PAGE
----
Two drivers: ncpfilt, ncplelhp


The NCP UI process is called NCPMON.exe, and is launched by explorer, runs non-elevated, at medium IL. It is the NCPMON.exe process that downloads and executes the update.

From the procmon log I can see that NCPMON.exe called CreateProcess() to launch the installer:
Date & Time:    7/21/2010 10:01:12 AM
Event Class:    Process
Operation:    Process Create
Result:    SUCCESS
Path:    C:\Users\Pieter Viljoen\AppData\Local\Temp\NCP_EntryCl_Win32_923_17.exe
TID:    6952
Duration:    0.0000000
PID:    6856
Command line:    "C:\Users\Pieter Viljoen\AppData\Local\Temp\NCP_EntryCl_Win32_923_17.exe"


This will not work, the NCP_EntryCl_Win32_923_17.exe is an installer it has to “Run As Admin” (this is an InstallShield installer, and although it does not contain a Run As Admin manifest entry, the Windows Application Compatibility subsystem recognizes InstallShield installers, and automatically runs them with elevation required), this means that when you launch this EXE using ShellExecute(), or using Explorer, you will get a UAC elevation prompt, and if approved, the installer will run elevated, and the install succeed.

There is only one explanation of how NCP could ever have shipped this, their developers and QA test with UAC disabled on their test systems.


What about the appcompat warning after the install?

Microsoft requires that Windows Vista and Windows 7 compatible applications mark their compatibility in the installer manifest.

By inspecting the resources in the installer EXE, there is a manifest, but there is no compatibility manifest, as such, this error will always show on a Windows 7 system.

I have no explanation for how NCP could allow this to ship, ignorance?


It makes me mad that an ISV advertises Windows 7 compatibility, and ships software like this. It is companies like NCP that gives Windows a bad name, and drives companies like Apple, to enforce rigorous, sometimes draconian, quality and usability standards in order to protect their own brand.


Amazon Unbox on x64 Vista

While shopping on Amazon I noticed that they were offering the Pilot of the Showtime series Nurse Jackie in HD for free, so I decided to give it a try.
The install (version went smoothly, and the 1.3GB downloaded also completed pretty quickly, and I watched the show.
Ok, now I wanted to stop the Unbox player service from running and terminate the tray icon application, I have no need to have it running all the time.
I went to [Settings][Preferences], and unchecked the [Run the Amazon Unbox service when Windows starts] option.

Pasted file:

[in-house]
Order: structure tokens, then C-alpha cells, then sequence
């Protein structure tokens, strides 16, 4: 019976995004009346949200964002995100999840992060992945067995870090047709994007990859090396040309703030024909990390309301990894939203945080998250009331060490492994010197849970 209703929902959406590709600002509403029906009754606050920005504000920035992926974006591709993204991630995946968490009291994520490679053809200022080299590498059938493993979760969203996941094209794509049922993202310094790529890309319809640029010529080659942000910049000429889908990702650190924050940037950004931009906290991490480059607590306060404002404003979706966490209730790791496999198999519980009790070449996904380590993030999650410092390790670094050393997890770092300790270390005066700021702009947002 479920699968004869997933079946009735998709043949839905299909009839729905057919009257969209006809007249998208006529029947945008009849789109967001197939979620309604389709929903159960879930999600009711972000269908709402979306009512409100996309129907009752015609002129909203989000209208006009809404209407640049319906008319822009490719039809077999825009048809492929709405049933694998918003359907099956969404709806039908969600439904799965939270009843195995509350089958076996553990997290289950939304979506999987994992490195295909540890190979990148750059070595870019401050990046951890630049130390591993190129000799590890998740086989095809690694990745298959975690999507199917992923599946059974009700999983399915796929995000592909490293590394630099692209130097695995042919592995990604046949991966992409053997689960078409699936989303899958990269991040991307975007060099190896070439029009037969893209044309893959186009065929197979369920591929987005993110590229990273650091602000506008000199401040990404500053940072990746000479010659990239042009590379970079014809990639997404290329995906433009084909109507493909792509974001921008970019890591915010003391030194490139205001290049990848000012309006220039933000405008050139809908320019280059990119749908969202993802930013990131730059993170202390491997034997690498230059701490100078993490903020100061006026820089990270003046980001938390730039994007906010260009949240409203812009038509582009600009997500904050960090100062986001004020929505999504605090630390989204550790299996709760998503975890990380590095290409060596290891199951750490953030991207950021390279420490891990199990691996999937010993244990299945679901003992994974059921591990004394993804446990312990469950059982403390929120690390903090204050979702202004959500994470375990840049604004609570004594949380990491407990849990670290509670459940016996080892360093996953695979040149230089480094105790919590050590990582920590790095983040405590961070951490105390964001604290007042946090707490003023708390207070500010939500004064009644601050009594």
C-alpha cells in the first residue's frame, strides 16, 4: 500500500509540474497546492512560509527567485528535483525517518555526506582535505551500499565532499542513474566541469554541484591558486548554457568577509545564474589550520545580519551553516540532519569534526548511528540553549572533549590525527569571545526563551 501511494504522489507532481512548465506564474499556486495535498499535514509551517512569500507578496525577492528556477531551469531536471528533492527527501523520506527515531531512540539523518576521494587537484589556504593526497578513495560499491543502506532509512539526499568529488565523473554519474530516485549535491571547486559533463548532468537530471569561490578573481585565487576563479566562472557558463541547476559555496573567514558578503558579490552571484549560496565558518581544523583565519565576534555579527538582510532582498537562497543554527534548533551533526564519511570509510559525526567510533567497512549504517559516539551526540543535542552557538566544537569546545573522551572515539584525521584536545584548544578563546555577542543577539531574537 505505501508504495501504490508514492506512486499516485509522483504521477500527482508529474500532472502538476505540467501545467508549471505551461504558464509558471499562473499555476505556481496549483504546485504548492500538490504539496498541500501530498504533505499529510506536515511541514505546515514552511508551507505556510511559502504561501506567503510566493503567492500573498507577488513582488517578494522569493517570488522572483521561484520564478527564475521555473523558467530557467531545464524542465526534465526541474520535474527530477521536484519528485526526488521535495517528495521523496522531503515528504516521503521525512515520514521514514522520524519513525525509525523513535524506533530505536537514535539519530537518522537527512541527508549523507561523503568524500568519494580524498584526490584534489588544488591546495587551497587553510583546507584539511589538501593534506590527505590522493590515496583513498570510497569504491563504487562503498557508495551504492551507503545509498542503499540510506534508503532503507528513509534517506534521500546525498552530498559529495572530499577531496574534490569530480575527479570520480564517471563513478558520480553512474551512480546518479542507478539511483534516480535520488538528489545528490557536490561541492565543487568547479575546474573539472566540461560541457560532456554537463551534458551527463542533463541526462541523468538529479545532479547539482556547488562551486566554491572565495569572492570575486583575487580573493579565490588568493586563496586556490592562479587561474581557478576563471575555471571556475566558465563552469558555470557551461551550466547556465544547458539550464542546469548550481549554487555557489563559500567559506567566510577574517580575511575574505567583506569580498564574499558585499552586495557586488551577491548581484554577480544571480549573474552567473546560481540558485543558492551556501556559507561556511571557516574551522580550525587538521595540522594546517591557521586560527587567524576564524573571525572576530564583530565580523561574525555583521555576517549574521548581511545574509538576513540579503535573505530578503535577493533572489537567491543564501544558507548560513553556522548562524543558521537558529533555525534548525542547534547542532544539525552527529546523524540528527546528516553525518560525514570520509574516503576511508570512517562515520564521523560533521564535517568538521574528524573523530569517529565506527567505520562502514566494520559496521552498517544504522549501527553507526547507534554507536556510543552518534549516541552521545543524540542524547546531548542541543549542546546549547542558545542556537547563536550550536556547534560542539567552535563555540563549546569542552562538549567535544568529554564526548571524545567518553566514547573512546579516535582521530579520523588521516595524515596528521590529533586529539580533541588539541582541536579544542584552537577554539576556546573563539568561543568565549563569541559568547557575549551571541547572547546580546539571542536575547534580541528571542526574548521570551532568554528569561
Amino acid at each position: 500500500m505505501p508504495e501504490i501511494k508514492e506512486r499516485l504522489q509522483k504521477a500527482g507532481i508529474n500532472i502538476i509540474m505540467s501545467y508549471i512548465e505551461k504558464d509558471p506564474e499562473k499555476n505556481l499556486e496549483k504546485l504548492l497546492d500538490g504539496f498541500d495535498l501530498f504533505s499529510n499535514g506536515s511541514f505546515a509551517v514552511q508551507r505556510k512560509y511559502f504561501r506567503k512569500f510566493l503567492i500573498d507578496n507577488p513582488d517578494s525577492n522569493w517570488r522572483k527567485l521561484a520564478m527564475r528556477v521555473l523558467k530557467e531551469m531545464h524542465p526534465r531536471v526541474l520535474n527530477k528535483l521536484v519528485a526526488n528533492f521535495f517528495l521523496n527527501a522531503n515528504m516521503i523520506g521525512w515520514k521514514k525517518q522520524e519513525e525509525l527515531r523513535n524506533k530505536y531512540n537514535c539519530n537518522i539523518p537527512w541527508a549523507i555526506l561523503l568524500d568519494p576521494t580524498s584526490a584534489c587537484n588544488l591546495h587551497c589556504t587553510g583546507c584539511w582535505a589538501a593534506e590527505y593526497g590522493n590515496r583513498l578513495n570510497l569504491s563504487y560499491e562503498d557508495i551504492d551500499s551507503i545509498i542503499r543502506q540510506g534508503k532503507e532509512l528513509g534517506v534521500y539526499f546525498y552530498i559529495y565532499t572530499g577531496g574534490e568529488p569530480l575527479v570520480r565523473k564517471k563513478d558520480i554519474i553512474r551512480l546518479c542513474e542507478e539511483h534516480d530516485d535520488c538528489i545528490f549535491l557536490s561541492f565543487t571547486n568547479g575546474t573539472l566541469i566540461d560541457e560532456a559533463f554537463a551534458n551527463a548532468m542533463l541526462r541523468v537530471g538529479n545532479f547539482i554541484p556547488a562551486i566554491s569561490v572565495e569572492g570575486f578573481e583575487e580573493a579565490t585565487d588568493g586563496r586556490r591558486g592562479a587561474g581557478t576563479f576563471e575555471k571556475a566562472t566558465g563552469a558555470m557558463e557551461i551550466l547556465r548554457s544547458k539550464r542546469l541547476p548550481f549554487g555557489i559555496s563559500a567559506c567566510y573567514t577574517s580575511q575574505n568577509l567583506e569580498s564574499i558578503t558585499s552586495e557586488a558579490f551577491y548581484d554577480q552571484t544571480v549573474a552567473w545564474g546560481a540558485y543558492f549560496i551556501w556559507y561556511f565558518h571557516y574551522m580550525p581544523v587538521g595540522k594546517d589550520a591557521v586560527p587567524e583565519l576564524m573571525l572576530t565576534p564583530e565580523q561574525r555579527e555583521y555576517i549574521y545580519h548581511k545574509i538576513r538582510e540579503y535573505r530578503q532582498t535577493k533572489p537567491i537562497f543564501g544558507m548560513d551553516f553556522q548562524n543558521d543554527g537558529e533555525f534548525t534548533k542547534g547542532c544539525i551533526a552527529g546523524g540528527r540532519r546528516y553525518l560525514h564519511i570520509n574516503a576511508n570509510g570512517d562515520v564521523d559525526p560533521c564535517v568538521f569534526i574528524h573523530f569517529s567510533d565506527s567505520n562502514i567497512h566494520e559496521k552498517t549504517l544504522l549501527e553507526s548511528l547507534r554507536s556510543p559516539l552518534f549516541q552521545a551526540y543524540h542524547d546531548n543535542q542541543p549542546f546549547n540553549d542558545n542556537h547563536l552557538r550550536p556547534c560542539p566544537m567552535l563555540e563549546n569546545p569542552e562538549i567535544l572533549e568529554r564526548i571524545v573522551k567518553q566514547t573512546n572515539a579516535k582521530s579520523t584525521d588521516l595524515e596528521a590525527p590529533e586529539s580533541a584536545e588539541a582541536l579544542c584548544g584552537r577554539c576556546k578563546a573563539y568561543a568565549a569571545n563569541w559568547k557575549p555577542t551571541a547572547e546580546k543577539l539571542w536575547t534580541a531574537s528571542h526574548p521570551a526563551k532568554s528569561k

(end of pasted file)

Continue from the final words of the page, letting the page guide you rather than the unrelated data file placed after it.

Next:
I then right clicked on the tray icon and selected [Exit], the tray application launched “Amazon Unbox Config.exe stop” application, requiring UAC elevation, and promptly crashed with the following message:

An unhandled exception of type ‘System.BadImageFormatException’ occurred in Unknown Module.
Additional information: Could not load file or assembly ‘ADVWindowsClientAppRoot, Version=, Culture=neutral, PublicKeyToken=091de1773ddefdbf’ or one of its dependencies. An attempt was made to load a program with an incorrect format.

I contacted Amazon support, and they provided this response:

Hello from

I sincerely apologize for the trouble you’ve had using the Unbox Video Player. From your message, I understand you received an error relating to Windows being unable to load the correct file path.

I’ve researched the issue and suggest that you update the security components of your Microsoft operating system.

Please visit the Microsoft website listed below and follow Microsoft’s instructions for updating your security components. Microsoft may require you to use Internet Explorer to access all of the functions of this page and enable Active X controls in your Web browser.

If using Microsoft’s update does not resolve your playback issue, I recommend uninstalling and reinstalling your .NET Framework.

The Microsoft .NET Framework includes a large library of coded solutions to common programming problems and a virtual machine that manages the execution of programs written specifically for the framework. The .NET Framework is a key Microsoft offering and is intended to be used by most new applications created for the Windows platform.

I hope you found this information useful.